Recently, after many years away and numerous COVID-related delays, I made my way back to the place of my childhood. I grew up along the winding Guadalupe River in the Hill Country of Texas, in the city of Kerrville, to be exact — a small town where I inhabited 11 different houses as a child.
Not only is this the place I grew up, it is also the place where I planted a church called the Soul Cafe in the late 1990s. I had anticipated going back for quite some time, and to my surprise, I found that not much had changed.
I was comforted to find a vibrant main street where I could still eat breakfast tacos on tortillas made fresh that morning. It was nice to sip coffee at Pax, have lunch at Francisco’s and enjoy the region’s wine at Grape Juice, all locally owned and operated.
I drove over low water crossings, remembering the thousands of trips down these roads in my 1985 turquoise-blue Camaro. I swam in the river and basked in the early-autumn sun below an enormous swarm of vultures circling overhead.
It can be easy to look back at the past, full of nostalgia, with rose-tinted glasses, but my childhood was more thorny than rosy, and that spilled into my experience of church as well. When I was a young teen, I endured a season in which my mother dropped my brother and me off at a different church each Sunday, hoping we would find one we liked. It was painful.
Despite an expressed emphasis on being welcoming, the churches I experienced felt anything but that. Awkwardly, I would enter, looking for a familiar face but sensing only impermeable boundaries roped off with pleasant smiles and perfect-looking family units.
My family was far from perfect. Dad had left when I was 5. Mom cycled through a series of relationships that kept us moving. My brother started using drugs at 13. Entering church on Sunday mornings, I stood out like a ragamuffin. I could find nowhere to hide, and it was impossible to blend in.
I ended up choosing the church where Regina went. A friend from school, Regina saw me at once and ushered me in to sit with her and her family. She truly and personally invited me in. Regina is someone who knows the art of friendship — someone I am still friends with today, over 30 years later.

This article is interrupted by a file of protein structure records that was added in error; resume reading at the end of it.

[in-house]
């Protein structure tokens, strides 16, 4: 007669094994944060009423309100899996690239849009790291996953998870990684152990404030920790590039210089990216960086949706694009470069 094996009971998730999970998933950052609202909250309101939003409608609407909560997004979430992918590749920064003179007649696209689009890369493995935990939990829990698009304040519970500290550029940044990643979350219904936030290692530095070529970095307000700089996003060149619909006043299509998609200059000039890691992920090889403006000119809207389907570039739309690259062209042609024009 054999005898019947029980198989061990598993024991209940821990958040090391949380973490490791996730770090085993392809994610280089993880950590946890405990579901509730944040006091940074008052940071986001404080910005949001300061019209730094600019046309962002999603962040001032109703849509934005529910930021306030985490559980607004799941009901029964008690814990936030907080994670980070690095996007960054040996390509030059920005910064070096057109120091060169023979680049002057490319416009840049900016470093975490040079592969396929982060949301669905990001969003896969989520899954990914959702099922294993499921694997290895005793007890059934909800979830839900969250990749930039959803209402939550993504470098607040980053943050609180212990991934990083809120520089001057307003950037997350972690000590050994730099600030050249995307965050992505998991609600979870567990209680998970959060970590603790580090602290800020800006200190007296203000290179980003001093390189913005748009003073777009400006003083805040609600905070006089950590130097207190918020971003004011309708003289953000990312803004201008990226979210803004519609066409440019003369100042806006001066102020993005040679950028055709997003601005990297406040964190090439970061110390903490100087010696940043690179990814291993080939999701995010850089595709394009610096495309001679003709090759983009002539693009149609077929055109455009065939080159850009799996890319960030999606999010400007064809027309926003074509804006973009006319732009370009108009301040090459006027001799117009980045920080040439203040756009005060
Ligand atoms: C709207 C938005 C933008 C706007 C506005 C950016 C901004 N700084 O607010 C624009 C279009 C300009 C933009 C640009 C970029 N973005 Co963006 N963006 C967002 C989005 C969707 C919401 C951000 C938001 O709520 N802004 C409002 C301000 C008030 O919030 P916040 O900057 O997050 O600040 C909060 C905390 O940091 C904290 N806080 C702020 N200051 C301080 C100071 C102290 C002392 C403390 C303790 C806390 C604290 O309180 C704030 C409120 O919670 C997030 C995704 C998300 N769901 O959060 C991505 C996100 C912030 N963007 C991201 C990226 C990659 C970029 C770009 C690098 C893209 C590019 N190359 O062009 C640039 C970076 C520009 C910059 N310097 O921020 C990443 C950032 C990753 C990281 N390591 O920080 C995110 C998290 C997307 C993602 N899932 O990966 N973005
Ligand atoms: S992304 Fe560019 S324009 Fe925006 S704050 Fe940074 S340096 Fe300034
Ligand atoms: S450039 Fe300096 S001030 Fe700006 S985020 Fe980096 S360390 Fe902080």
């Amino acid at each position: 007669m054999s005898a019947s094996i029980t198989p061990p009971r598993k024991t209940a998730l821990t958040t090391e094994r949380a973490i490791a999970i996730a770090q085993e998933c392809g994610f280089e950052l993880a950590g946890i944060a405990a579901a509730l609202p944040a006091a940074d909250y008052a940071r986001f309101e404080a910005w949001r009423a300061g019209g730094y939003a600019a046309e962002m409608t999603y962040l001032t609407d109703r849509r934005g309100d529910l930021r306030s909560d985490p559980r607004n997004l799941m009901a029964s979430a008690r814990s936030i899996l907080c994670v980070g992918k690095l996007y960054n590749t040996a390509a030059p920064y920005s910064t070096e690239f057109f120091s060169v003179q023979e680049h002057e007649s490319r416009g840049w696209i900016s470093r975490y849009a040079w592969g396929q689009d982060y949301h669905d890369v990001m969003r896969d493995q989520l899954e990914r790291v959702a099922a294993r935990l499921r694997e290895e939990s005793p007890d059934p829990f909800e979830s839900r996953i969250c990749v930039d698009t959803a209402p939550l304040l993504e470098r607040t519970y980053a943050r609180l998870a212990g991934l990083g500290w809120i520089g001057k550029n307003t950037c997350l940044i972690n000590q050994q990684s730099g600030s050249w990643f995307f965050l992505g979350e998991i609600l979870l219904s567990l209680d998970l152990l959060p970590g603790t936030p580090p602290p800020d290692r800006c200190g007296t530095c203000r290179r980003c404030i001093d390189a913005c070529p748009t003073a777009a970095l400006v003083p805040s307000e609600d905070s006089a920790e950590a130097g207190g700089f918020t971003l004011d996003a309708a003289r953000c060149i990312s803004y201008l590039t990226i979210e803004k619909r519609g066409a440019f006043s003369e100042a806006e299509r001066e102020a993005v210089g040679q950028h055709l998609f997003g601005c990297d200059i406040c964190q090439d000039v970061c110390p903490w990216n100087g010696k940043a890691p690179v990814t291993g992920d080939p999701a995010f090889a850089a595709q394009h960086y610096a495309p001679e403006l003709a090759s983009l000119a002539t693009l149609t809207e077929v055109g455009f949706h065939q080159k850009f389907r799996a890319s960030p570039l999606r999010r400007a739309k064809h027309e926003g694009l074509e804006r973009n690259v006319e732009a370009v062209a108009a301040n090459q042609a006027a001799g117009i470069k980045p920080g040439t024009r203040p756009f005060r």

In fact, she and her husband were part of Soul Cafe, the church I planted to reach young adults. Soul Cafe closed its doors several years ago, but there is still a group of people who are deeply connected by the experience of shared community it offered. These are the people I was keen to see on my visit.
On a Sunday night in late September, we gathered for a “come one, come all” potluck. In a familiar backyard under the stars, we jumped right back in with one another. We shared stories from the past, conversations about people who had moved away, photos and tall tales from weddings and other special events. We visited with young adults who had been babies back when Soul Cafe started, and we shed tears over the people who are no longer with us.
As I sat listening to stories and taking in the laughter, I just kept thinking: This is a holy space. This is what endures.
Several people have asked over the years what made Soul Cafe so special. My answer is always the same: community. It wasn’t that the worship was awesome (it was!) or that we were pioneering the coffee shop church movement (we were!). It was the way we did life together.
We were friends, loving one another in good times and bad — and there were plenty of both — supporting each other, holding one another accountable, wrestling across differences, including political ones. Yes, both Democrats and Republicans live in Texas!